Outlooks - Heather Hart Storm King Art Center
  • Heather Hart at the Storm King Art Center thumb
  • Heather Hart at the Storm King Art Center thumb
  • Heather Hart at the Storm King Art Center thumb
  • Heather Hart at the Storm King Art Center thumb
  • Heather Hart at the Storm King Art Center thumb
  • Heather Hart at the Storm King Art Center thumb
  • Heather Hart at the Storm King Art Center thumb
  • Heather Hart at the Storm King Art Center thumb
  • Heather Hart at the Storm King Art Center thumb
  • Heather Hart at the Storm King Art Center thumb
  • Heather Hart at the Storm King Art Center thumb
  • Heather Hart at the Storm King Art Center thumb
  • Heather Hart at the Storm King Art Center thumb
  • Heather Hart at the Storm King Art Center thumb
  • Heather Hart at the Storm King Art Center thumb
  • Heather Hart at the Storm King Art Center thumb
  • Heather Hart at the Storm King Art Center thumb

MAY 13 – NOVEMBER 12, 2017


Outlooks: Heather Hart comprises an interactive sculptural environment in the form of a domestic rooftop—a space that, in collaboration with community partners, is repeatedly enlivened by music, workshops, movement, spoken word and poetry, and other events. Hart has titled this work The Oracle of Lacuna in reference to the gaps present in official, written histories of the Hudson Valley region—gaps that individuals fill and refill with interpretations and translations originating from personal experiences, as well as fantasies. As Hart has said, “The narratives of The Oracle of Lacuna are meant to emerge and transform through public programming and viewer activation. I am interested not only in creating a site-specific liminal space for personal reclamation but also in unpacking dominant narratives and creating alternatives to them.”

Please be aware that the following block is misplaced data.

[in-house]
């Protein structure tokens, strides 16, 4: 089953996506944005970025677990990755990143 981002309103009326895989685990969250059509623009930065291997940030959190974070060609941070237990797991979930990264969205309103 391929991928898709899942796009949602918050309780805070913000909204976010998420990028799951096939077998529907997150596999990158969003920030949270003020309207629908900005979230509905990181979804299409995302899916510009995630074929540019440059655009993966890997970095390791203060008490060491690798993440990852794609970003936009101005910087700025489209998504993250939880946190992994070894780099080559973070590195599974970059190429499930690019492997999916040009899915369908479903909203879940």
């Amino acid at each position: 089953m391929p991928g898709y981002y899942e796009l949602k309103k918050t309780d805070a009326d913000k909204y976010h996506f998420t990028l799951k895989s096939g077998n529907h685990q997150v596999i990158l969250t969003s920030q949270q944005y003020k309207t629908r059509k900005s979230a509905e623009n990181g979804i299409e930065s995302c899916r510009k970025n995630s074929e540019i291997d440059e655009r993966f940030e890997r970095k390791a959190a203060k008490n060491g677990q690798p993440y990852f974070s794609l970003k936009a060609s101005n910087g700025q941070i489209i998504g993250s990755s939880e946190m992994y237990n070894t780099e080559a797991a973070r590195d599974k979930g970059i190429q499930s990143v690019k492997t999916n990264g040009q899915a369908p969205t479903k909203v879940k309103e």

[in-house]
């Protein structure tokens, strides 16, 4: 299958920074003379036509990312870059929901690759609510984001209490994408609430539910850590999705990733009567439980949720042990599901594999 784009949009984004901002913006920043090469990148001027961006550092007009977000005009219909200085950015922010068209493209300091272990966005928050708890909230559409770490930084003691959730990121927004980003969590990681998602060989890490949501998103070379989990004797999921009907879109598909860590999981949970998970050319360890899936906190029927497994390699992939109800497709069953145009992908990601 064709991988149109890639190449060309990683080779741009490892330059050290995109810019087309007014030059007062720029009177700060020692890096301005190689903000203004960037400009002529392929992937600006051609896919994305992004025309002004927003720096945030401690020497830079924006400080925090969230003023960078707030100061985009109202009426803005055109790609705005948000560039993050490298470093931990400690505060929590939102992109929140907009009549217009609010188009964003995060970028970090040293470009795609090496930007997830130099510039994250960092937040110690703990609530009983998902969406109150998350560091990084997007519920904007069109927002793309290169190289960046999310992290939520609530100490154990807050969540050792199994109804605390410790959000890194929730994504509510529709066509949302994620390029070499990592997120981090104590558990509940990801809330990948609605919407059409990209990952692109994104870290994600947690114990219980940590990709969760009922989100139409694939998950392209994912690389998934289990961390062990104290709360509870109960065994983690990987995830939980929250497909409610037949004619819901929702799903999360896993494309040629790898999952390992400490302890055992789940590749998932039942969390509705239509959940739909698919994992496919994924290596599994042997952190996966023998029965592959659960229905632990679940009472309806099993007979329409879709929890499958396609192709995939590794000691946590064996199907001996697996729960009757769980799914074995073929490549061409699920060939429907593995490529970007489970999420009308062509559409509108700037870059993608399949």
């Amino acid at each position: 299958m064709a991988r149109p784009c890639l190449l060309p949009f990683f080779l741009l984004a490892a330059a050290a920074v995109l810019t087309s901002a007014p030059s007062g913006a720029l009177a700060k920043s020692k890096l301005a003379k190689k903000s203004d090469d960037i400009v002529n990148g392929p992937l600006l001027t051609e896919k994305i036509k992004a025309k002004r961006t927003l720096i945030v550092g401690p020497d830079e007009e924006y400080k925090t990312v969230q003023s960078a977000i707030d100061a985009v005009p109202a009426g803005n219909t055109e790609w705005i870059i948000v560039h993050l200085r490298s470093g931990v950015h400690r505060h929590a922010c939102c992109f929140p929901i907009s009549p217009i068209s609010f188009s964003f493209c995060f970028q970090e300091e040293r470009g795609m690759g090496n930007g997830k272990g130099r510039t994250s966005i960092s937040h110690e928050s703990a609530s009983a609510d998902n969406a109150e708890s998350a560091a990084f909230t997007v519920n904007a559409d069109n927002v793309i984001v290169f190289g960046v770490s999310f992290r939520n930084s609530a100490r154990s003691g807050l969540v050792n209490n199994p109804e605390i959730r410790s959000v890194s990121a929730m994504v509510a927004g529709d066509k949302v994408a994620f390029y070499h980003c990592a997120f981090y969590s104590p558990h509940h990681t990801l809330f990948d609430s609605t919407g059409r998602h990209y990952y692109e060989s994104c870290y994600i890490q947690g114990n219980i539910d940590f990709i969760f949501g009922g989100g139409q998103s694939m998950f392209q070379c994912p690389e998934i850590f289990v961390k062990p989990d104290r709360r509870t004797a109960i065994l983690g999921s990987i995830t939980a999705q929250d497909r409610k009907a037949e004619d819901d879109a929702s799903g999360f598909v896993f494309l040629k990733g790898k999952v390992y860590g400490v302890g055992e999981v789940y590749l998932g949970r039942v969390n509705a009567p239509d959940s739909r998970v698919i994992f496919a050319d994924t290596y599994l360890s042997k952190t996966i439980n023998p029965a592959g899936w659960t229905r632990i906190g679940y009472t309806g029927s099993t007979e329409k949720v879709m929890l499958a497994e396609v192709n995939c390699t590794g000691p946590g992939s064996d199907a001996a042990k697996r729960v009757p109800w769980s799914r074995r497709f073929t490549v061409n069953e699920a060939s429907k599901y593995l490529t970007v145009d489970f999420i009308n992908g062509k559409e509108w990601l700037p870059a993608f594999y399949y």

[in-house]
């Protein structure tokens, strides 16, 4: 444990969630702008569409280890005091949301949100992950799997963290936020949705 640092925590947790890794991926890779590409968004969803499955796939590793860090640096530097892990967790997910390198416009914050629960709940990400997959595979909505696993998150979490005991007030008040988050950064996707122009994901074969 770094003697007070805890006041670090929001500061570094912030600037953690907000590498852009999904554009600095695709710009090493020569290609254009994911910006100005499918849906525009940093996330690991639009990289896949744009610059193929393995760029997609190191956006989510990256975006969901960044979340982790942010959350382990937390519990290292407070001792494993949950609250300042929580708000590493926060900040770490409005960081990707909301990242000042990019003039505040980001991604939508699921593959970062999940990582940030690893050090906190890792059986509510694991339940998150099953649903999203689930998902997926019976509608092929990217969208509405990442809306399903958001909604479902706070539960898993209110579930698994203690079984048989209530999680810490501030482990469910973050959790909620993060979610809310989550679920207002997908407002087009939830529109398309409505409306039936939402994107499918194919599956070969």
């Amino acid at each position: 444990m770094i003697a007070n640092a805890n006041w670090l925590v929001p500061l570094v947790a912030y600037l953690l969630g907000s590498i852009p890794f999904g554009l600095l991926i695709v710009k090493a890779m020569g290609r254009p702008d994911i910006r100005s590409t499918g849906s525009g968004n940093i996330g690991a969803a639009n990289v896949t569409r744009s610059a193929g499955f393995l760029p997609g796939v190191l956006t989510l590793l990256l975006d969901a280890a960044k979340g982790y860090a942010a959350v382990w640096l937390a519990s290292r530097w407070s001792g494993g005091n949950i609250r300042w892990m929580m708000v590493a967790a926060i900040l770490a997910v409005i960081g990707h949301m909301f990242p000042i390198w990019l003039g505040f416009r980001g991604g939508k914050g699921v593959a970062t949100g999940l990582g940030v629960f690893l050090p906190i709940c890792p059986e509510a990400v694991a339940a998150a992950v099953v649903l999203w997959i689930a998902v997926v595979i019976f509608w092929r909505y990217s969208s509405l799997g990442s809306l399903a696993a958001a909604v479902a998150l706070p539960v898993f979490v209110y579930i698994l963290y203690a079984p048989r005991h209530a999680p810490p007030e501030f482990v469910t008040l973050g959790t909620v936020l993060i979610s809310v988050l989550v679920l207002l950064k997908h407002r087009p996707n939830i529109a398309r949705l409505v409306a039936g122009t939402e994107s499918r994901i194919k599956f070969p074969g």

Hart is inspired by storytelling traditions, ideas of home, and narratives that add to, or even contradict, official written history. The roof is a recurring form in her work: it is a space between the earth and sky, between shelter and danger, between private and public. The rooftop carries a personal resonance for the artist as well—her father was a carpenter, and she also remembers as a child using her home’s own rooftop as a personal sanctuary. Hart sees carpentry as related to oral history in that it is a trade without official training, passed down from one person to another. Through the continued activation of the site she hopes to address oral histories and the slippage of meaning within them: when one person tells a story, the listener perceives something slightly different from what was originally told.


In the months leading up to this project, Hart connected with local historians, artists, and residents to learn more about how regional histories of slavery, migration, and growth have shaped local communities. Underneath the rooftop, in the “attic” space that the roof creates, roundtables organized and recorded by Hart in spring 2017 trace intersecting histories of Storm King’s region. Topics include the founding and history of Storm King itself, personal accounts of people of the African Diaspora migrating to and living in Storm King’s region, and the histories of displacement and change within local Native American communities.


Visitors are permitted to walk atop and underneath Hart’s sculpture.


Outlooks, now in its fifth year, is an exhibition series that invites one emerging or mid-career artist to engage with Storm King’s landscape and history and create a new, site-specific work to be installed on-site for a single season.


Outlooks: Heather Hart is made possible by generous lead support from the Samuel Freeman Charitable Trust. Additional support is also provided by VIA Art Fund and the Andy Warhol Foundation for the Visual Arts.

Support for education-related programming is provided by Agnes Gund and the Sidney E. Frank Foundation. Artist talks are made possible by the New York State Council on the Arts with the support of Governor Andrew M. Cuomo and the New York State Legislature.

Organized by Nora Lawrence, Curator, Storm King Art Center.